Publisher's Note: Education? Back of the bus
By Jody Reese
Manchester Mayor Frank Guinta knows that his prospects for higher office are greatly diminished if he favors a tax increase, so he has — he hopes shrewdly — proposed a budget that effectively cuts education spending by 8.5 percent and increases fire and police spending by less than inflation, but doesn’t increase taxes.
While it’s not a good budget for Manchester taxpayers or their children, it’s an excellent political move.
Sure, when Guinta decides to run for higher office some might accuse him of presiding over failing schools, but he can claim — with some truth — that they were failing before he came to office. All one can really accuse him of doing is making a bad situation worse, and anyway governors don’t preside over schools.
In last week’s Manchester Express, guest columnist Kathy Staub explored some of the reasons Manchester schools continue to fare poorly (found on the Web at www.manchexpress.com). Chief among them is funding. While average spending on schools in New Hampshire breaks down to about $9,007 per pupil, in Manchester it’s $7,864. Staub says only five school districts fund at lower levels. In other words, Manchester spends less than almost every school district in the state.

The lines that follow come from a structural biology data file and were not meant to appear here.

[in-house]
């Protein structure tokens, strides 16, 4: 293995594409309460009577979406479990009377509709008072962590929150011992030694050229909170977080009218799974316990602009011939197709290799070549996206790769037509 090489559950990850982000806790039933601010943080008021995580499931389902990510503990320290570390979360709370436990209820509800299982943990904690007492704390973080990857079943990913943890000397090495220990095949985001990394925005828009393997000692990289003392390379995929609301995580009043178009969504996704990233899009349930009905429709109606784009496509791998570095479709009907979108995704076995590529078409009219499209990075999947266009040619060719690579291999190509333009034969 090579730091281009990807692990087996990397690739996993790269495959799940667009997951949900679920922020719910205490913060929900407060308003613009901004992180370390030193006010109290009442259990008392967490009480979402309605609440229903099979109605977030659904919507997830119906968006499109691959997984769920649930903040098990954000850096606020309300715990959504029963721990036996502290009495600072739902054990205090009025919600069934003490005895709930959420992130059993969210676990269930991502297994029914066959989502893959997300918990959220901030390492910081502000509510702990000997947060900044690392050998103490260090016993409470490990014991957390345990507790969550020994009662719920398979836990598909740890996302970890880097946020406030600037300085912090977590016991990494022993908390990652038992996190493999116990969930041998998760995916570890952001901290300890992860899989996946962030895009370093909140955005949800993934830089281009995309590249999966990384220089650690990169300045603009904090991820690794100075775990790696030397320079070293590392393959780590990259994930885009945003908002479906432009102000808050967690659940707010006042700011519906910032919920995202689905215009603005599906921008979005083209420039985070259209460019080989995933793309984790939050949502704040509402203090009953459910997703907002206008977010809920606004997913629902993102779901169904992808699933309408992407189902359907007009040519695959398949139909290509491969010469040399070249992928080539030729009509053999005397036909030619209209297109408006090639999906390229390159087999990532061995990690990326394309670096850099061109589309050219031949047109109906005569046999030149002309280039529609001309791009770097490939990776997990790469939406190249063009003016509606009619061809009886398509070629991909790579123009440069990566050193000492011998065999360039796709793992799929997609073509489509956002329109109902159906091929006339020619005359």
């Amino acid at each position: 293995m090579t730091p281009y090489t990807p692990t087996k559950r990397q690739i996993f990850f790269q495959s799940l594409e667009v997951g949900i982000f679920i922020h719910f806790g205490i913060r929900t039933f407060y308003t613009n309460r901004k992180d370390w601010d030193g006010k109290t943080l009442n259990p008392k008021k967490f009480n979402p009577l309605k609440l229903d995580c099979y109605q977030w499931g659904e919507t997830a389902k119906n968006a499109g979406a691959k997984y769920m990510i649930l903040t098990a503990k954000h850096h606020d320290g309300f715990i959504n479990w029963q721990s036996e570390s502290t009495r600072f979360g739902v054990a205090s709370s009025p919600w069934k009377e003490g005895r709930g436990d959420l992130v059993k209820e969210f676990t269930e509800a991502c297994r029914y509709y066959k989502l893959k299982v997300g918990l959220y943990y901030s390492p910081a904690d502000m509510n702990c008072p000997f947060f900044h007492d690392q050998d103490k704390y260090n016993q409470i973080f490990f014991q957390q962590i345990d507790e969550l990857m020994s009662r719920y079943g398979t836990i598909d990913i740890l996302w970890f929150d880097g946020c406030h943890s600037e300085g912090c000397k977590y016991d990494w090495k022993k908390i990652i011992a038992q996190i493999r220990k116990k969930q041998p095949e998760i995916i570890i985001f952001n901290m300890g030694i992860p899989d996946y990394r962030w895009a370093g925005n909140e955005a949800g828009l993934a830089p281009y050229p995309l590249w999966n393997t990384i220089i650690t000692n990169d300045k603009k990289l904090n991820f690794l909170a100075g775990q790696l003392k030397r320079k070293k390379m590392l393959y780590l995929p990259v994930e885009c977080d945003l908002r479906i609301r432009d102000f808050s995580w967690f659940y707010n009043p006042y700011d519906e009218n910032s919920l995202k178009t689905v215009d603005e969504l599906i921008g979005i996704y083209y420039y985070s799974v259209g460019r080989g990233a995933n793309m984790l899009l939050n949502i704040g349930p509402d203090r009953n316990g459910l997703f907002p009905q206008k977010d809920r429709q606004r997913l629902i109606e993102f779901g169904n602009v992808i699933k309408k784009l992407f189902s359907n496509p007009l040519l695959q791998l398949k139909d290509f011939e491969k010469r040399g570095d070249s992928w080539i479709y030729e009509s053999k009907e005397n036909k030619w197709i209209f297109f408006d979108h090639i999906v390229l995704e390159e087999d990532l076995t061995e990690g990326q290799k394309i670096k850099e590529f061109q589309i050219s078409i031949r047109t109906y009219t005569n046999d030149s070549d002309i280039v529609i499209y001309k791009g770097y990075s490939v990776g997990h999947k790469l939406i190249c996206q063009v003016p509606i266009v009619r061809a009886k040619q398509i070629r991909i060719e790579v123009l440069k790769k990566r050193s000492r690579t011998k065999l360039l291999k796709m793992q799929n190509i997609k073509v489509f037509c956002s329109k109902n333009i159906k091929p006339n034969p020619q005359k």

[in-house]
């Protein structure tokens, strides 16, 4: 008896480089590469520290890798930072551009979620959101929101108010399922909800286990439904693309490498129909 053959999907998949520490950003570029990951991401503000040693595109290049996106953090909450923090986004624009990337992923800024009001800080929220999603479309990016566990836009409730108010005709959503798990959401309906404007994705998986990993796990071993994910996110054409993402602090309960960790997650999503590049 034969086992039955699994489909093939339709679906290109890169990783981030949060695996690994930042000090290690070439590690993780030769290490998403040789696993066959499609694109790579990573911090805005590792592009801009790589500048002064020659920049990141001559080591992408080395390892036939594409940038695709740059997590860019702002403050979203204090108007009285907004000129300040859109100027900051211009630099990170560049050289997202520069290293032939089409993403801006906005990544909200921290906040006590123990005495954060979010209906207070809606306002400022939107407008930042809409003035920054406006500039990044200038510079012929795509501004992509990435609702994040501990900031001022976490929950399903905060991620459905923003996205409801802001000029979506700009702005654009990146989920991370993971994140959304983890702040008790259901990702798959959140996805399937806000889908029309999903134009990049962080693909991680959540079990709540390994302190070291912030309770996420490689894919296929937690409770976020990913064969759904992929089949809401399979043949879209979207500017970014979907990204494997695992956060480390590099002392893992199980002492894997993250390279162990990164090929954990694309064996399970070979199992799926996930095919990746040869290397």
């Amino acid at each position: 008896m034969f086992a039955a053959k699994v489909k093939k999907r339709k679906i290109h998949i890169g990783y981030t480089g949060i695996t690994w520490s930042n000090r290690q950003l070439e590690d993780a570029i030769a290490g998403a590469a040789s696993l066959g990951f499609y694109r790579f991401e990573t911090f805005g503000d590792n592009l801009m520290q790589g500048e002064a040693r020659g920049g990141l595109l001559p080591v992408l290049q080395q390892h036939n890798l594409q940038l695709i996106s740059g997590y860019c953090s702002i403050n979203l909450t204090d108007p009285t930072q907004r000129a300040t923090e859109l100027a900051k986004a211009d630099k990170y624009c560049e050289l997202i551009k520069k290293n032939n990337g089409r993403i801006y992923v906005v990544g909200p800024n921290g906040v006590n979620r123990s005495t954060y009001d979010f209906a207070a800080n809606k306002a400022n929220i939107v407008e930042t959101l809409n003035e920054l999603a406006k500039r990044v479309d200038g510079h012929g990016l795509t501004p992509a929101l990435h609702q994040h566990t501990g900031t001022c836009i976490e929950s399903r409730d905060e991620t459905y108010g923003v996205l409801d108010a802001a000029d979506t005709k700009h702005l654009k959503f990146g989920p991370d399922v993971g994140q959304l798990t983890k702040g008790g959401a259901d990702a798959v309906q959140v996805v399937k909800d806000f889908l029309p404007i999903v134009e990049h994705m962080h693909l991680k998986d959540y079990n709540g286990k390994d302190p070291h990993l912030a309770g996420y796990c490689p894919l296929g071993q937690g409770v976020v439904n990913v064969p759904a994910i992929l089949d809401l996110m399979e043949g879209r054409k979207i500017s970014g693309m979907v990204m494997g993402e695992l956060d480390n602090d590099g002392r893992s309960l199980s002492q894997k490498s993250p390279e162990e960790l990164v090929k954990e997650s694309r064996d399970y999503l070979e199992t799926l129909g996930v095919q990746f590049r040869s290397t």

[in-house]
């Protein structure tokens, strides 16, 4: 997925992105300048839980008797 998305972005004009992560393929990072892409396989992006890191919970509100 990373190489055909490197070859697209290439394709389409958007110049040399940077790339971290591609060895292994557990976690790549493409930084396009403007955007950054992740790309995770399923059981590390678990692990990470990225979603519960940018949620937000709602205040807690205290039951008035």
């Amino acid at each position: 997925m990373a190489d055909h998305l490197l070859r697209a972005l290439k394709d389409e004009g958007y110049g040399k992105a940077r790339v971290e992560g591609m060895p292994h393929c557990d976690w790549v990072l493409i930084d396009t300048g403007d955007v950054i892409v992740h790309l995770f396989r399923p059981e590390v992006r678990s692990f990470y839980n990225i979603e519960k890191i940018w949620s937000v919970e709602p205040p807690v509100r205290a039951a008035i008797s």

While it’s true that the Manchester School District lost its Bedford students, those losses are being offset in part by other students entering the system. More than that, even if 50 teachers — those teaching the 1,200 Bedford students exiting Manchester schools — were fired the district would save only $3.2 million or so. That’s still $9 million less than Guinta wants to cut.
Manchester is one of the only communities in the state that spends more on running the city government than on school district. That should be a huge red flag.
When Manchester started to get large amounts of state education aid, a good portion of that money went to the general fund and not to education. What does it say about Manchester that even money sent here from the state for education isn’t used solely for education?
Many will say that a quality education doesn’t take money. Look at the Greatest Generation from World War II; educating them didn’t cost nearly as much. While I actually don’t know if that is true, it is true that the economy of Manchester (and of the country) has changed dramatically. No longer can you get a decent manufacturing job that pays middle-class wages — most manufacturing jobs have gone to other countries. Now those middle-class jobs require college, and sending our kids to colleges requires good schools.
Staub’s guest column hits on another key point that should concern people who don’t have kids in the school system. Poorly performing schools mean people will move elsewhere when they have school-age kids. That in turn will reduce property values.
In the final analysis, does Manchester want good schools and a strong long-term tax base or does it want to be a stepping stone along Guinta’ political career?